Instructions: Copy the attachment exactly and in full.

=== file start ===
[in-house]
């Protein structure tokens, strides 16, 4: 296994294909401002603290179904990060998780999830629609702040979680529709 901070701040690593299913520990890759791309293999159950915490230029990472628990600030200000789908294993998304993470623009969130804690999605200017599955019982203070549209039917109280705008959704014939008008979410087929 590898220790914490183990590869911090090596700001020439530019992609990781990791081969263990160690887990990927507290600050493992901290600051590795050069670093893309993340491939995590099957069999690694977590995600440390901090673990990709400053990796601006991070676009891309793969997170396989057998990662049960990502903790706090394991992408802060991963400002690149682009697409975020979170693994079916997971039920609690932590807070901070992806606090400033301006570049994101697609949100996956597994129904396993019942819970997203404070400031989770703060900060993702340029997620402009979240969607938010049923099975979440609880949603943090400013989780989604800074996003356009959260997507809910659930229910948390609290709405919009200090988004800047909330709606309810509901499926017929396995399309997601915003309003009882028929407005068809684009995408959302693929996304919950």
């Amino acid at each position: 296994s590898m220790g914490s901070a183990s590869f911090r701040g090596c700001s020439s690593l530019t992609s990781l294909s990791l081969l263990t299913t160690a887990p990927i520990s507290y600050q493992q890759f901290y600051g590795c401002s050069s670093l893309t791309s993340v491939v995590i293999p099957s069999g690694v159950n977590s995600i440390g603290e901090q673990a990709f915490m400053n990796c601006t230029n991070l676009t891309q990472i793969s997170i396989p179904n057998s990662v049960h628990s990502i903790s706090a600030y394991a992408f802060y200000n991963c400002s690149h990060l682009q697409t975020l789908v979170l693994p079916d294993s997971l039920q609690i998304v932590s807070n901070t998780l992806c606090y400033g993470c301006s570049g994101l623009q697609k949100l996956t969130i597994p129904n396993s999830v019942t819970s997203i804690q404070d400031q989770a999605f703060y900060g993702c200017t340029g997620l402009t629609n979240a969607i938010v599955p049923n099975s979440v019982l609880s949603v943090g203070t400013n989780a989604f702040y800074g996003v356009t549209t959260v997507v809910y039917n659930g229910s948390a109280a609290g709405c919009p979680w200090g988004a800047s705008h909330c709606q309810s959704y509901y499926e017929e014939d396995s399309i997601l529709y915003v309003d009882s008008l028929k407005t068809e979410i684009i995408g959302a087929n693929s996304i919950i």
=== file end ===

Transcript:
[in-house]
């Protein structure tokens, strides 16, 4: 296994294909401002603290179904990060998780999830629609702040979680529709 901070701040690593299913520990890759791309293999159950915490230029990472628990600030200000789908294993998304993470623009969130804690999605200017599955019982203070549209039917109280705008959704014939008008979410087929 590898220790914490183990590869911090090596700001020439530019992609990781990791081969263990160690887990990927507290600050493992901290600051590795050069670093893309993340491939995590099957069999690694977590995600440390901090673990990709400053990796601006991070676009891309793969997170396989057998990662049960990502903790706090394991992408802060991963400002690149682009697409975020979170693994079916997971039920609690932590807070901070992806606090400033301006570049994101697609949100996956597994129904396993019942819970997203404070400031989770703060900060993702340029997620402009979240969607938010049923099975979440609880949603943090400013989780989604800074996003356009959260997507809910659930229910948390609290709405919009200090988004800047909330709606309810509901499926017929396995399309997601915003309003009882028929407005068809684009995408959302693929996304919950």
């Amino acid at each position: 296994s590898m220790g914490s901070a183990s590869f911090r701040g090596c700001s020439s690593l530019t992609s990781l294909s990791l081969l263990t299913t160690a887990p990927i520990s507290y600050q493992q890759f901290y600051g590795c401002s050069s670093l893309t791309s993340v491939v995590i293999p099957s069999g690694v159950n977590s995600i440390g603290e901090q673990a990709f915490m400053n990796c601006t230029n991070l676009t891309q990472i793969s997170i396989p179904n057998s990662v049960h628990s990502i903790s706090a600030y394991a992408f802060y200000n991963c400002s690149h990060l682009q697409t975020l789908v979170l693994p079916d294993s997971l039920q609690i998304v932590s807070n901070t998780l992806c606090y400033g993470c301006s570049g994101l623009q697609k949100l996956t969130i597994p129904n396993s999830v019942t819970s997203i804690q404070d400031q989770a999605f703060y900060g993702c200017t340029g997620l402009t629609n979240a969607i938010v599955p049923n099975s979440v019982l609880s949603v943090g203070t400013n989780a989604f702040y800074g996003v356009t549209t959260v997507v809910y039917n659930g229910s948390a109280a609290g709405c919009p979680w200090g988004a800047s705008h909330c709606q309810s959704y509901y499926e017929e014939d396995s399309i997601l529709y915003v309003d009882s008008l028929k407005t068809e979410i684009i995408g959302a087929n693929s996304i919950i």